Today's News

  • Former Hilltopper gets on the big screen

    Some people dream about appearing on the silver screen, but William Lebeda made this dream come true. The former Los Alamos resident has had his work projected onto movie screens for the last 15 years.

    Moviegoers can see the former Los Alamos resident’s work again in M. Night Shyamalan’s movie, “The Happening.”

    In this movie, Lebeda was the second unit director. As the second unit director, Lebeda shot scenes that didn’t involve principal actors. Some of these scenes included stunt work and driving scenes.

  • It's just good business

    A town is only as strong as its businesses, said Janine Detter, Los Alamos National Bank marketing director. During ChamberFest, the local entrepreneurs are recognized for their role in Los Alamos and the community is invited to help applaud their efforts.

    This year, the festival for businesses will begin with an appreciation banquet for chamber members from 5-7 p.m. at Central Avenue Grill. Later that evening, the Continental Kids, a band that performs doo-op and 50s’ music, will take the stage at 7 p.m. at the corner of Main Street and Central Avenue.


    Mary Louise Hoefer Meyers, 86, a resident of Rio Rancho, New Mexico, passed away on Sunday, June 8, 2008. Mary was born August 2, 1921, in Marceline, Missouri. Mary grew up in Salina, Kansas where she met her husband, Walt. They were married in Washington, DC, on December 4, 1942.

    They moved to Los Alamos when Walt was stationed there during the Manhattan Project, and lived there for over 60 years. They moved to Colorado Springs, CO, in 1993, and then returned to New Mexico in 2000.

  • Baker's salary bumped by council

    Prestige comes with the job title but esteem is earned and Los Alamos County Administrator Max Baker has earned the esteem of the Los Alamos County Council, Councilor Ken Milder said during Tuesday’s council meeting.

    Milder, who served on county council in the 1980s, said he’s worked with a lot of county administrators over the years and ranks Baker amongst the best of them.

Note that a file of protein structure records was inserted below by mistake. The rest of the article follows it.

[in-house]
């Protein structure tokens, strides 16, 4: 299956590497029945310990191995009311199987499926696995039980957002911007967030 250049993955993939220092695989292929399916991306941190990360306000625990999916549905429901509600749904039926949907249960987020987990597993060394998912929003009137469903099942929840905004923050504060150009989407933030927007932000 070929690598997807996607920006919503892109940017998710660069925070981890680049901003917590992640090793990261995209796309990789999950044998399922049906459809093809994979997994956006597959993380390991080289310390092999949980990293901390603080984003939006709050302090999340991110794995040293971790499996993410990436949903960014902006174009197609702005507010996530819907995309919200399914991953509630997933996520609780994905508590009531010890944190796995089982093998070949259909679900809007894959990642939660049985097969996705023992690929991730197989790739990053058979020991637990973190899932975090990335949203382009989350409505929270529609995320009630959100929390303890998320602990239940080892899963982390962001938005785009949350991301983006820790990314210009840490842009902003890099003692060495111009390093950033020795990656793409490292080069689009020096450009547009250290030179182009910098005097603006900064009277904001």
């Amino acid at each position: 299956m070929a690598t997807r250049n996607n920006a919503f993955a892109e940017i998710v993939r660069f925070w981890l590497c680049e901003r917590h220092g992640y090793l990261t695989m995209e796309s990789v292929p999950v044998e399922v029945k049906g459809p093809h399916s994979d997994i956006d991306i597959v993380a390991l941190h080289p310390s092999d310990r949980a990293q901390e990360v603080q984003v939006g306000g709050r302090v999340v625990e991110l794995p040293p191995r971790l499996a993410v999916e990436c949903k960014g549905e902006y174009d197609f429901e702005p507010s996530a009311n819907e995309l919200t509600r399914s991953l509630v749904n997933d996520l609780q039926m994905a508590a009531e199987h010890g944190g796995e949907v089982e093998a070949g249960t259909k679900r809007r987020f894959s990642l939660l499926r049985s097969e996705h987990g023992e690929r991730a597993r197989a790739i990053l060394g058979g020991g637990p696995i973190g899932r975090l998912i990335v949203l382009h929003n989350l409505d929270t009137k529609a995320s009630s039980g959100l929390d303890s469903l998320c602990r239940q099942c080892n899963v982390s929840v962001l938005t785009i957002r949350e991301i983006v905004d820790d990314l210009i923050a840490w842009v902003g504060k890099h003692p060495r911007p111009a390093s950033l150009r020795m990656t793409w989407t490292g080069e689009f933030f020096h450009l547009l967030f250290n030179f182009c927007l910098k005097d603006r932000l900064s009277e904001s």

“What’s important is the level of confidence any county administrator can earn and Max has certainly earned our confidence,” he said.

  • Bond resolution passes at Tuesday's meeting

    A bond resolution to help repair and rebuild area schools was approved Tuesday night by the school board.

    During its regularly scheduled meeting, the board voted 5-0 to approve a mail-out ballot to be sent out to Los Alamos County residents in January 2009 that asks taxpayers to help bear the weight of a $40 million infrastructure-rebuilding project dubbed the “20-Year Facilities Renewal Plan” that is designed to ensure the longevity of current LAPS schools.

  • Los Alamos Apartments fall into foreclosure

    The largest property foreclosure in the history of Los Alamos is underway.

    The Los Alamos Apartments, with a foreclosure value of approximately $3 million, run east of the Bradbury Science Museum to 9th Street between Central Avenue and Iris Street, and includes two buildings immediately adjacent to museum park housed the Los Alamos National Laboratory student housing.

  • Biosafety committee reviews new influenza research

    Two new biological research projects came before the Institutional Biosafety Committee Tuesday. Both involved influenza research at Los Alamos National Laboratory.

    Babs Marrone of the laboratory’s Bioscience Division said her application for a project on “Environmental Sampling for Endemic Influenza Strains” was made in anticipation of funding from a Congressionally approved project led by the University of California, Los Angeles, for a High Speed, High Volume Laboratory Network for Infectious Diseases.

  • Summer intern joins Monitor

    The Monitor welcomes its summer intern Gabriel Vasquez, 23, of El Paso.

    The English, Journalism and Mass Communications major from New Mexico State University joined the staff in late May and plans to be with the Monitor until the end of July.

    “I’m very content to be here,” Vasquez said. “This will be an incredibly valuable experience for me, I’ve already learned quite a bit.”

  • From noodles to Kung Fu

    Po, a rather lazy, oversized panda, is destined to follow in his father’s footsteps as the next in a bloodline of noodle makers in China.

    Little does his father know that Po’s true passion lies not in the hot bowls of “secret ingredient soup,” but in the ancient art of Kung Fu.


    James Andrew Bridge, 86, died Friday, June 6, at Sombrillo Nursing and Rehabilitation Center. He was born in Rolla, Missouri, on May 2, 1922, to Josiah and Lucy Atwater Bridge. Jim came to Los Alamos in 1943 after studying for three years at the University of Maryland. He met his future wife, Edulia Marie Bustos (“Eddie”), in Los Alamos in 1945. They were married Nov. 18, 1946.Jim was a PFC in the Special Engineer Detachment during the Manhattan Project.